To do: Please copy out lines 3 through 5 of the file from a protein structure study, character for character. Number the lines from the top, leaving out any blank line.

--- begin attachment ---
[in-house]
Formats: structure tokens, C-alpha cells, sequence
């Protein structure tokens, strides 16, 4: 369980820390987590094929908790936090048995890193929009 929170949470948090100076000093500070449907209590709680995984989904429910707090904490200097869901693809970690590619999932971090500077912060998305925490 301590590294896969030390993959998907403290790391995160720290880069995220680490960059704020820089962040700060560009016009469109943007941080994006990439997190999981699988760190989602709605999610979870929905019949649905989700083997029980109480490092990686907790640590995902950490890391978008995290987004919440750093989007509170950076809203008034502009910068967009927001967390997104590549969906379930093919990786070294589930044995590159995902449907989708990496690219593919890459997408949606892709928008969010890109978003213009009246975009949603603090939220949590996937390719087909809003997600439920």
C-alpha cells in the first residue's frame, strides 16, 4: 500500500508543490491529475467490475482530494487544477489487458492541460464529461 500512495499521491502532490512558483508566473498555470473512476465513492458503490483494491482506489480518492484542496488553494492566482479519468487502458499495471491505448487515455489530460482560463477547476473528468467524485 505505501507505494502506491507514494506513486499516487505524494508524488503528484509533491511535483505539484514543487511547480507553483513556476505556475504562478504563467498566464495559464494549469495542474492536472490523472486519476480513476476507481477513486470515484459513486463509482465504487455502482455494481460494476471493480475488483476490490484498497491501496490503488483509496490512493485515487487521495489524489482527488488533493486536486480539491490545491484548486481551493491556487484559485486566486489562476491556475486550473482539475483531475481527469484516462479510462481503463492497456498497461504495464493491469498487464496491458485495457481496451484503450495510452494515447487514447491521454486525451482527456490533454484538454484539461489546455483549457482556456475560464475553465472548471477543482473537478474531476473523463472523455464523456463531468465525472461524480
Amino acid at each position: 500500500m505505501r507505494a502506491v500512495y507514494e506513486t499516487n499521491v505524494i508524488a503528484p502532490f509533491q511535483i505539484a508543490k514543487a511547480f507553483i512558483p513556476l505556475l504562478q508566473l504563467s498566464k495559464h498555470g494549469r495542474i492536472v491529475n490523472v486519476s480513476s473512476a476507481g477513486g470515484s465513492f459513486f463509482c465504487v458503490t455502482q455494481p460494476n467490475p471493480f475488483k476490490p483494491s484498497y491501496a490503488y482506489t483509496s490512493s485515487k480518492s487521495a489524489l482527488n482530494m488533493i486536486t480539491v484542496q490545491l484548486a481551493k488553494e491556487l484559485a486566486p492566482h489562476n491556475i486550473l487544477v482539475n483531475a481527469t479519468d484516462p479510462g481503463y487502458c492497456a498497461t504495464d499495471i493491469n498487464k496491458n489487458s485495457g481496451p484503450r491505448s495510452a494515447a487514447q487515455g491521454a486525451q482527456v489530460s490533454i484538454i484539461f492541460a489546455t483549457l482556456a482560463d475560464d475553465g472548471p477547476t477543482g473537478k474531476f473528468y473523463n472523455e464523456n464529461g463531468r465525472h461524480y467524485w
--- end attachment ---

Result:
């Protein structure tokens, strides 16, 4: 369980820390987590094929908790936090048995890193929009 929170949470948090100076000093500070449907209590709680995984989904429910707090904490200097869901693809970690590619999932971090500077912060998305925490 301590590294896969030390993959998907403290790391995160720290880069995220680490960059704020820089962040700060560009016009469109943007941080994006990439997190999981699988760190989602709605999610979870929905019949649905989700083997029980109480490092990686907790640590995902950490890391978008995290987004919440750093989007509170950076809203008034502009910068967009927001967390997104590549969906379930093919990786070294589930044995590159995902449907989708990496690219593919890459997408949606892709928008969010890109978003213009009246975009949603603090939220949590996937390719087909809003997600439920």
C-alpha cells in the first residue's frame, strides 16, 4: 500500500508543490491529475467490475482530494487544477489487458492541460464529461 500512495499521491502532490512558483508566473498555470473512476465513492458503490483494491482506489480518492484542496488553494492566482479519468487502458499495471491505448487515455489530460482560463477547476473528468467524485 505505501507505494502506491507514494506513486499516487505524494508524488503528484509533491511535483505539484514543487511547480507553483513556476505556475504562478504563467498566464495559464494549469495542474492536472490523472486519476480513476476507481477513486470515484459513486463509482465504487455502482455494481460494476471493480475488483476490490484498497491501496490503488483509496490512493485515487487521495489524489482527488488533493486536486480539491490545491484548486481551493491556487484559485486566486489562476491556475486550473482539475483531475481527469484516462479510462481503463492497456498497461504495464493491469498487464496491458485495457481496451484503450495510452494515447487514447491521454486525451482527456490533454484538454484539461489546455483549457482556456475560464475553465472548471477543482473537478474531476473523463472523455464523456463531468465525472461524480
Amino acid at each position: 500500500m505505501r507505494a502506491v500512495y507514494e506513486t499516487n499521491v505524494i508524488a503528484p502532490f509533491q511535483i505539484a508543490k514543487a511547480f507553483i512558483p513556476l505556475l504562478q508566473l504563467s498566464k495559464h498555470g494549469r495542474i492536472v491529475n490523472v486519476s480513476s473512476a476507481g477513486g470515484s465513492f459513486f463509482c465504487v458503490t455502482q455494481p460494476n467490475p471493480f475488483k476490490p483494491s484498497y491501496a490503488y482506489t483509496s490512493s485515487k480518492s487521495a489524489l482527488n482530494m488533493i486536486t480539491v484542496q490545491l484548486a481551493k488553494e491556487l484559485a486566486p492566482h489562476n491556475i486550473l487544477v482539475n483531475a481527469t479519468d484516462p479510462g481503463y487502458c492497456a498497461t504495464d499495471i493491469n498487464k496491458n489487458s485495457g481496451p484503450r491505448s495510452a494515447a487514447q487515455g491521454a486525451q482527456v489530460s490533454i484538454i484539461f492541460a489546455t483549457l482556456a482560463d475560464d475553465g472548471p477547476t477543482g473537478k474531476f473528468y473523463n472523455e464523456n464529461g463531468r465525472h461524480y467524485w